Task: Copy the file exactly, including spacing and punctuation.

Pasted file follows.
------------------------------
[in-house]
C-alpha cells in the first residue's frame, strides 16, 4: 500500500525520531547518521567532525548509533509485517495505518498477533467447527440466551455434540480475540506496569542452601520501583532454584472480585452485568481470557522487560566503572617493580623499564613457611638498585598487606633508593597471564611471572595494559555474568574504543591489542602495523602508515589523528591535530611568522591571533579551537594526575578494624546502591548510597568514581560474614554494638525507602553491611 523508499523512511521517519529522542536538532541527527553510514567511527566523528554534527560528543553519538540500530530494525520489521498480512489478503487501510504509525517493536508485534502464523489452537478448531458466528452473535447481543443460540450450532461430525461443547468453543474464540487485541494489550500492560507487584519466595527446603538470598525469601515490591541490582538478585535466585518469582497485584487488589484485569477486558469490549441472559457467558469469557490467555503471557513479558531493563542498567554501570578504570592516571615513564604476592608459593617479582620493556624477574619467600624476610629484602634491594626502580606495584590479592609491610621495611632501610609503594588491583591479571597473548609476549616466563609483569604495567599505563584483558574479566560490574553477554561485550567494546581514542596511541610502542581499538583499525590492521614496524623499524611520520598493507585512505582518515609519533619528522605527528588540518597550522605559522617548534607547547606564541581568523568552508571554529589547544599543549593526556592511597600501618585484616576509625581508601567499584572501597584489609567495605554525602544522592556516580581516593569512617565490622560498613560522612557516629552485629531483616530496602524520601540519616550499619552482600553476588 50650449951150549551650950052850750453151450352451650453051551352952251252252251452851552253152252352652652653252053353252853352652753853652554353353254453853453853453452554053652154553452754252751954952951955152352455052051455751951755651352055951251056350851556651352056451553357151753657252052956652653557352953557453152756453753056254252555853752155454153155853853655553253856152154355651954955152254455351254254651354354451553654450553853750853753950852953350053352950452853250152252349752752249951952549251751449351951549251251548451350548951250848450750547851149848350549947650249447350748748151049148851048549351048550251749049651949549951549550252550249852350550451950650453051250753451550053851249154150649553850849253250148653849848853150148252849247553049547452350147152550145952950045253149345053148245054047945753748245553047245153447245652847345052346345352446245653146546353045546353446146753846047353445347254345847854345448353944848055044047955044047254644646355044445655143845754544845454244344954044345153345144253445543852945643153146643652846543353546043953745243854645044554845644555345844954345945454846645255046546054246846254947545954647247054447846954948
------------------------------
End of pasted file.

[in-house]
C-alpha cells in the first residue's frame, strides 16, 4: 500500500525520531547518521567532525548509533509485517495505518498477533467447527440466551455434540480475540506496569542452601520501583532454584472480585452485568481470557522487560566503572617493580623499564613457611638498585598487606633508593597471564611471572595494559555474568574504543591489542602495523602508515589523528591535530611568522591571533579551537594526575578494624546502591548510597568514581560474614554494638525507602553491611 523508499523512511521517519529522542536538532541527527553510514567511527566523528554534527560528543553519538540500530530494525520489521498480512489478503487501510504509525517493536508485534502464523489452537478448531458466528452473535447481543443460540450450532461430525461443547468453543474464540487485541494489550500492560507487584519466595527446603538470598525469601515490591541490582538478585535466585518469582497485584487488589484485569477486558469490549441472559457467558469469557490467555503471557513479558531493563542498567554501570578504570592516571615513564604476592608459593617479582620493556624477574619467600624476610629484602634491594626502580606495584590479592609491610621495611632501610609503594588491583591479571597473548609476549616466563609483569604495567599505563584483558574479566560490574553477554561485550567494546581514542596511541610502542581499538583499525590492521614496524623499524611520520598493507585512505582518515609519533619528522605527528588540518597550522605559522617548534607547547606564541581568523568552508571554529589547544599543549593526556592511597600501618585484616576509625581508601567499584572501597584489609567495605554525602544522592556516580581516593569512617565490622560498613560522612557516629552485629531483616530496602524520601540519616550499619552482600553476588 50650449951150549551650950052850750453151450352451650453051551352952251252252251452851552253152252352652652653252053353252853352652753853652554353353254453853453853453452554053652154553452754252751954952951955152352455052051455751951755651352055951251056350851556651352056451553357151753657252052956652653557352953557453152756453753056254252555853752155454153155853853655553253856152154355651954955152254455351254254651354354451553654450553853750853753950852953350053352950452853250152252349752752249951952549251751449351951549251251548451350548951250848450750547851149848350549947650249447350748748151049148851048549351048550251749049651949549951549550252550249852350550451950650453051250753451550053851249154150649553850849253250148653849848853150148252849247553049547452350147152550145952950045253149345053148245054047945753748245553047245153447245652847345052346345352446245653146546353045546353446146753846047353445347254345847854345448353944848055044047955044047254644646355044445655143845754544845454244344954044345153345144253445543852945643153146643652846543353546043953745243854645044554845644555345844954345945454846645255046546054246846254947545954647247054447846954948